Gentoo Archives: gentoo-dev

From: Nicolas Sebrecht <nsebrecht@×××××.fr>
To: gentoo-dev@l.g.o
Cc: Nicolas Sebrecht <nsebrecht@×××××.fr>
Subject: [gentoo-dev] Re: udev and /usr
Date: Mon, 19 Sep 2011 08:04:35
Message-Id: 20110919080300.GA2401@nicolas-desktop
In Reply to: [gentoo-dev] Re: udev and /usr by Duncan <>
The 18/09/11, Duncan wrote:

> > I don't see any added benefit from using DBUS on my servers.
Insterstingly, Duncan just answered your question...
> Interesting question. I hadn't seen the suggestion until this thread, > either, and it bothered me too.
From here:
> With a moment's thought, I decided I could probably return to a semi- > static dev setup reasonably easily. I'd potentially turn on the early-dev > option in the kernel that I still have off, ATM, which presumably would > mount a tmpfs on dev and populate it with the earliest devices. After > that, if necessary, I'd copy the existing udev-created nodes out to a > persistent state dir, and copy them back in with a little init-time > script of my own. As long as the device ordering remains stable, this > could include by-label, etc, symlinks, or I could simply kill the by- > label, by-uid stuff in fstab, and go back to traditional devices there, > too. > > Either that, or simply go back to a static /dev entirely. > > People with dynamic ordered devices may have to devise their own scripts, > tho, or perhaps more likely, fork off udev from the pre-union state. here.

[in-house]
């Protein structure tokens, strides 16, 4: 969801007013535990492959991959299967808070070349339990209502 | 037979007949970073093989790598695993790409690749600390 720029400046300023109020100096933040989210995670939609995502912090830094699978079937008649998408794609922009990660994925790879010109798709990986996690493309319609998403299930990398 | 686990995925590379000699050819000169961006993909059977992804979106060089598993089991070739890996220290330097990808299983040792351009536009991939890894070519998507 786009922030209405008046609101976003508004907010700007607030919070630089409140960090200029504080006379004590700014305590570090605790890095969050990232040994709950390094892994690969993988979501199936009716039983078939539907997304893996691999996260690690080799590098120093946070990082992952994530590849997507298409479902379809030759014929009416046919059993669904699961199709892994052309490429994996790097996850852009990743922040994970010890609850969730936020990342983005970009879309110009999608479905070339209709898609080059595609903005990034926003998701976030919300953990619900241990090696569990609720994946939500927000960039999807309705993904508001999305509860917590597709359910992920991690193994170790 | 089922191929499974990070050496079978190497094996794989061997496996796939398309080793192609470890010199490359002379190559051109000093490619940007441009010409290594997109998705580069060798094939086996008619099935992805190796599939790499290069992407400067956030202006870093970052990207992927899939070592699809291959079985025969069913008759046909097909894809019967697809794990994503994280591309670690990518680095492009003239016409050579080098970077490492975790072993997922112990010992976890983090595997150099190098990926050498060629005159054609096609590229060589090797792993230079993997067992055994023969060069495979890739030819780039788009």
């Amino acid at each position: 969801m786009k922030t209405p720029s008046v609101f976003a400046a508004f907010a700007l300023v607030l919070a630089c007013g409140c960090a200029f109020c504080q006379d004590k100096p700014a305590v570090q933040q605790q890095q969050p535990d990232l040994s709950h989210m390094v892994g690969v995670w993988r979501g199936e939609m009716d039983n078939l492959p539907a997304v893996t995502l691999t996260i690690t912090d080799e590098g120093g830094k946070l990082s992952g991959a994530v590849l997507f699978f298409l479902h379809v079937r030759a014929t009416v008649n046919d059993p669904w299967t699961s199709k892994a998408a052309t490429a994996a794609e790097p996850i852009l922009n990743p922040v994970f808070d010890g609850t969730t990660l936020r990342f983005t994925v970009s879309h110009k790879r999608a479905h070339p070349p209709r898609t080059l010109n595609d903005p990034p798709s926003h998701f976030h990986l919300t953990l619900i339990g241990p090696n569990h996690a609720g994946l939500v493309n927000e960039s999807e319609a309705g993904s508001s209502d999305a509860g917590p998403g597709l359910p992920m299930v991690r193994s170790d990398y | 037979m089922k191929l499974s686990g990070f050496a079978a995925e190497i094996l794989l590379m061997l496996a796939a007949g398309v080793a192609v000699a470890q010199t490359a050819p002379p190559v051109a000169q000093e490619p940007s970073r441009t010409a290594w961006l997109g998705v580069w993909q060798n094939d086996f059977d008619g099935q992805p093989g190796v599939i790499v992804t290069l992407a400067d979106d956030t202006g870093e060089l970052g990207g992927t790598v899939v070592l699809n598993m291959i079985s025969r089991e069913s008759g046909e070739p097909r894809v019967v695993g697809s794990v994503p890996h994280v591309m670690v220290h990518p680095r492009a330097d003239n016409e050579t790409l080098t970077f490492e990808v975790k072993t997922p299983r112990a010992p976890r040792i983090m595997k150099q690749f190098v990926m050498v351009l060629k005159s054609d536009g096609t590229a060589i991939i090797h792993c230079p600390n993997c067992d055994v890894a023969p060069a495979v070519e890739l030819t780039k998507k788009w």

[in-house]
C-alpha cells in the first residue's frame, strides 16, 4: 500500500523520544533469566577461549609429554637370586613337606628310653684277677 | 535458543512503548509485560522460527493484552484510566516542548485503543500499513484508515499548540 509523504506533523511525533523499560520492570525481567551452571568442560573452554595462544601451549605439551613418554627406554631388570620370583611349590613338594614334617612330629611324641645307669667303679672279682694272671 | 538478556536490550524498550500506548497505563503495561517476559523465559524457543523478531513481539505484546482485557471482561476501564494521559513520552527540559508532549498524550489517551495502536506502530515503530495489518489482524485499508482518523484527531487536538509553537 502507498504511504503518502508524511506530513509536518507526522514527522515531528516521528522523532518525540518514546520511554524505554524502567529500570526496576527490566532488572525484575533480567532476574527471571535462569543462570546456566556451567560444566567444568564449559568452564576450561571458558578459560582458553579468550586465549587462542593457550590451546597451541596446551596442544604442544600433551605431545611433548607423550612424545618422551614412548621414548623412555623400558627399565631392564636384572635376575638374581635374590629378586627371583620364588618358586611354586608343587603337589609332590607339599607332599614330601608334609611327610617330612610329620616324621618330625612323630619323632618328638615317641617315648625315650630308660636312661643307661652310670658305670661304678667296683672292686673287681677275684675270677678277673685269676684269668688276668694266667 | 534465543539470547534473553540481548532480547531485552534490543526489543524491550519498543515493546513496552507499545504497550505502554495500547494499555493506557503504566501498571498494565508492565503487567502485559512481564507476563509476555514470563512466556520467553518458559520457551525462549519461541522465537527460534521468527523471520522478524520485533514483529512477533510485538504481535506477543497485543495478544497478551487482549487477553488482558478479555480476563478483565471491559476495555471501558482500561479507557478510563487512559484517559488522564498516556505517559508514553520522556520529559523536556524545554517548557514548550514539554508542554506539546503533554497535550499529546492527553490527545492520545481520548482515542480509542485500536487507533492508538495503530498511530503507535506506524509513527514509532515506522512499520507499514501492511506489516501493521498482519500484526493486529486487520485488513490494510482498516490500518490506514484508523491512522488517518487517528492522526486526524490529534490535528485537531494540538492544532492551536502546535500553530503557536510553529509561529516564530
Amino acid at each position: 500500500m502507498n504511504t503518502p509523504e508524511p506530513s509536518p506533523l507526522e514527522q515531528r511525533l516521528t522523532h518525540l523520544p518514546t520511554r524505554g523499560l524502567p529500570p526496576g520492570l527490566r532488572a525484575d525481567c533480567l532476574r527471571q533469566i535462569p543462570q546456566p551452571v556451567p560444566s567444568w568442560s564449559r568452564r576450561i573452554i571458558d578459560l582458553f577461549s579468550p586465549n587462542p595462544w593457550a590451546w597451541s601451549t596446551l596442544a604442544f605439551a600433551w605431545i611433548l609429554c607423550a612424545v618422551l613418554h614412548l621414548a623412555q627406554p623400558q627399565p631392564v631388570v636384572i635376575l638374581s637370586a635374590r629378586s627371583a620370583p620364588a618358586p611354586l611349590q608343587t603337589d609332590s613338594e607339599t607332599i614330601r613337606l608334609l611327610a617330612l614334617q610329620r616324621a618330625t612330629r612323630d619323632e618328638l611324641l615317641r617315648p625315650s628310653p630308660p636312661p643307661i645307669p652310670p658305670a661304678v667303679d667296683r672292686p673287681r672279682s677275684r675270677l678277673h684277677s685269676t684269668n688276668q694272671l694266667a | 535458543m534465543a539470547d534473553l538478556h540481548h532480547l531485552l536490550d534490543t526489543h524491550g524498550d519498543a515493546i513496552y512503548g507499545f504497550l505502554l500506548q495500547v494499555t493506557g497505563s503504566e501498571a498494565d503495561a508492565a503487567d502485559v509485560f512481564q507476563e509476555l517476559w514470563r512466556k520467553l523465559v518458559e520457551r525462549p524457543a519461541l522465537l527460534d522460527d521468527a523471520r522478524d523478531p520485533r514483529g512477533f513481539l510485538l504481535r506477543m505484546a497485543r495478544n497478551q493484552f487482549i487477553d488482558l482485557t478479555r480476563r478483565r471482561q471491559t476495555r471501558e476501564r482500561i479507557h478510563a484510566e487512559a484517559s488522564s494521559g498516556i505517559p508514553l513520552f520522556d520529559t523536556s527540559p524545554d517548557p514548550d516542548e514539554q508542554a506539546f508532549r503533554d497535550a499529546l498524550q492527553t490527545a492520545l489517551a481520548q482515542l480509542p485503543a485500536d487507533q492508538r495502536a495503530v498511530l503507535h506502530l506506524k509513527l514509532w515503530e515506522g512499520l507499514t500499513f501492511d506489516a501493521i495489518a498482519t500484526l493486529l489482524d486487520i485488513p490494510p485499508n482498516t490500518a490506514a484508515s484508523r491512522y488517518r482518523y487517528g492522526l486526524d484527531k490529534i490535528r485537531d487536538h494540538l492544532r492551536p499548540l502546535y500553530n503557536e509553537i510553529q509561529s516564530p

> But it's also possible that's far enough in the future that we can't > really answer the question now, since technology will have changed enough > to make an answer now look senseless, then. Consider trying to answer > the question in terms of the kernel devfs back before udev. The tech > simply changed and those answers wouldn't really work, today.
Upstream changes the init process is done. So, you're free to either: stick to upstream (with best long term support); or fork off upstream (requires knowledges, manpower and time); or go back to 1960 with a full/partial static /dev (asking to manually maintain the crap). See the benenfit, now? -- Nicolas Sebrecht